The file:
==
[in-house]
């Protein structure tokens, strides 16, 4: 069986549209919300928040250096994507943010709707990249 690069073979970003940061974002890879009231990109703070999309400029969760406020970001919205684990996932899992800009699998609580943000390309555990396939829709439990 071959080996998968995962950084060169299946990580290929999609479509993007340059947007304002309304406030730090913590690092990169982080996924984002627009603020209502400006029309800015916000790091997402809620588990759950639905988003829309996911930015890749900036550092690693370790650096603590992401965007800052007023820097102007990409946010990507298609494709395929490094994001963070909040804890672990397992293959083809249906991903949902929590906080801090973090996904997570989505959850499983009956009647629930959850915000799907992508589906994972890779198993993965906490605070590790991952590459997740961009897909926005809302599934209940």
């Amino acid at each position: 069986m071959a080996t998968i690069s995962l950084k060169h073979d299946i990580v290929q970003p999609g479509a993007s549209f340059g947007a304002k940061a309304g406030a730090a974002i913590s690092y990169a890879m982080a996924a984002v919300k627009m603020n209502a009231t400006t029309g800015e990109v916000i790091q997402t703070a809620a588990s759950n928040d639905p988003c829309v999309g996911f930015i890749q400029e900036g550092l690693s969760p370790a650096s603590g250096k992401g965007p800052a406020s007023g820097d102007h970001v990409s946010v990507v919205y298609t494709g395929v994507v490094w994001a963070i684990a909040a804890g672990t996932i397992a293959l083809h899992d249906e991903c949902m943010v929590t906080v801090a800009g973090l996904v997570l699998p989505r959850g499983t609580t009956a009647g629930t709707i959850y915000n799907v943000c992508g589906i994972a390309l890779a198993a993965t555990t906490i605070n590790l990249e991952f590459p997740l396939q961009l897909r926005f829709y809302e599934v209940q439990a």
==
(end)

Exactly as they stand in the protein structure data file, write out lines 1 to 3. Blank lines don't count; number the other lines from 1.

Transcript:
[in-house]
């Protein structure tokens, strides 16, 4: 069986549209919300928040250096994507943010709707990249 690069073979970003940061974002890879009231990109703070999309400029969760406020970001919205684990996932899992800009699998609580943000390309555990396939829709439990 071959080996998968995962950084060169299946990580290929999609479509993007340059947007304002309304406030730090913590690092990169982080996924984002627009603020209502400006029309800015916000790091997402809620588990759950639905988003829309996911930015890749900036550092690693370790650096603590992401965007800052007023820097102007990409946010990507298609494709395929490094994001963070909040804890672990397992293959083809249906991903949902929590906080801090973090996904997570989505959850499983009956009647629930959850915000799907992508589906994972890779198993993965906490605070590790991952590459997740961009897909926005809302599934209940």
């Amino acid at each position: 069986m071959a080996t998968i690069s995962l950084k060169h073979d299946i990580v290929q970003p999609g479509a993007s549209f340059g947007a304002k940061a309304g406030a730090a974002i913590s690092y990169a890879m982080a996924a984002v919300k627009m603020n209502a009231t400006t029309g800015e990109v916000i790091q997402t703070a809620a588990s759950n928040d639905p988003c829309v999309g996911f930015i890749q400029e900036g550092l690693s969760p370790a650096s603590g250096k992401g965007p800052a406020s007023g820097d102007h970001v990409s946010v990507v919205y298609t494709g395929v994507v490094w994001a963070i684990a909040a804890g672990t996932i397992a293959l083809h899992d249906e991903c949902m943010v929590t906080v801090a800009g973090l996904v997570l699998p989505r959850g499983t609580t009956a009647g629930t709707i959850y915000n799907v943000c992508g589906i994972a390309l890779a198993a993965t555990t906490i605070n590790l990249e991952f590459p997740l396939q961009l897909r926005f829709y809302e599934v209940q439990a």